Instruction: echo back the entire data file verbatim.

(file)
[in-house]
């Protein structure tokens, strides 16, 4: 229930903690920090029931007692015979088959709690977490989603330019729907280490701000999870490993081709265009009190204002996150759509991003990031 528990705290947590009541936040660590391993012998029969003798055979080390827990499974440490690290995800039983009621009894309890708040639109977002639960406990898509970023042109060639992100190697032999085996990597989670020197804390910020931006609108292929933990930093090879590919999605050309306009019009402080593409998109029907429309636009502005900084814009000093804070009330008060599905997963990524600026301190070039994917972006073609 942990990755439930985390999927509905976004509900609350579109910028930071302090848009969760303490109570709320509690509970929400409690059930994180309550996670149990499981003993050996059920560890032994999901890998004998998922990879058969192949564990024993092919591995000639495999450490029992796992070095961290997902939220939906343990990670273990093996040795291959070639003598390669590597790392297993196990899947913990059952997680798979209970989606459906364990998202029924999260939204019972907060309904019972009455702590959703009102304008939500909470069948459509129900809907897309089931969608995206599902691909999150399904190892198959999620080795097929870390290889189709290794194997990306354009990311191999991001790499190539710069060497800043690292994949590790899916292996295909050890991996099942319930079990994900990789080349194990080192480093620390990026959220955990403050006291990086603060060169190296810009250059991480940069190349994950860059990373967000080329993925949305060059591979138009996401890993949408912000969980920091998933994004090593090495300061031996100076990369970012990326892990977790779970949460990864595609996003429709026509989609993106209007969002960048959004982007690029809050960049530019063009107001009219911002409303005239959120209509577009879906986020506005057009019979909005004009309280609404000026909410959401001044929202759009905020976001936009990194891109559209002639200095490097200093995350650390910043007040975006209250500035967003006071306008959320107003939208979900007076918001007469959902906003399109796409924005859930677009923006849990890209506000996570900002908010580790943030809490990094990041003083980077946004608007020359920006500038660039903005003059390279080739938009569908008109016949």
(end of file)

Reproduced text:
[in-house]
């Protein structure tokens, strides 16, 4: 229930903690920090029931007692015979088959709690977490989603330019729907280490701000999870490993081709265009009190204002996150759509991003990031 528990705290947590009541936040660590391993012998029969003798055979080390827990499974440490690290995800039983009621009894309890708040639109977002639960406990898509970023042109060639992100190697032999085996990597989670020197804390910020931006609108292929933990930093090879590919999605050309306009019009402080593409998109029907429309636009502005900084814009000093804070009330008060599905997963990524600026301190070039994917972006073609 942990990755439930985390999927509905976004509900609350579109910028930071302090848009969760303490109570709320509690509970929400409690059930994180309550996670149990499981003993050996059920560890032994999901890998004998998922990879058969192949564990024993092919591995000639495999450490029992796992070095961290997902939220939906343990990670273990093996040795291959070639003598390669590597790392297993196990899947913990059952997680798979209970989606459906364990998202029924999260939204019972907060309904019972009455702590959703009102304008939500909470069948459509129900809907897309089931969608995206599902691909999150399904190892198959999620080795097929870390290889189709290794194997990306354009990311191999991001790499190539710069060497800043690292994949590790899916292996295909050890991996099942319930079990994900990789080349194990080192480093620390990026959220955990403050006291990086603060060169190296810009250059991480940069190349994950860059990373967000080329993925949305060059591979138009996401890993949408912000969980920091998933994004090593090495300061031996100076990369970012990326892990977790779970949460990864595609996003429709026509989609993106209007969002960048959004982007690029809050960049530019063009107001009219911002409303005239959120209509577009879906986020506005057009019979909005004009309280609404000026909410959401001044929202759009905020976001936009990194891109559209002639200095490097200093995350650390910043007040975006209250500035967003006071306008959320107003939208979900007076918001007469959902906003399109796409924005859930677009923006849990890209506000996570900002908010580790943030809490990094990041003083980077946004608007020359920006500038660039903005003059390279080739938009569908008109016949």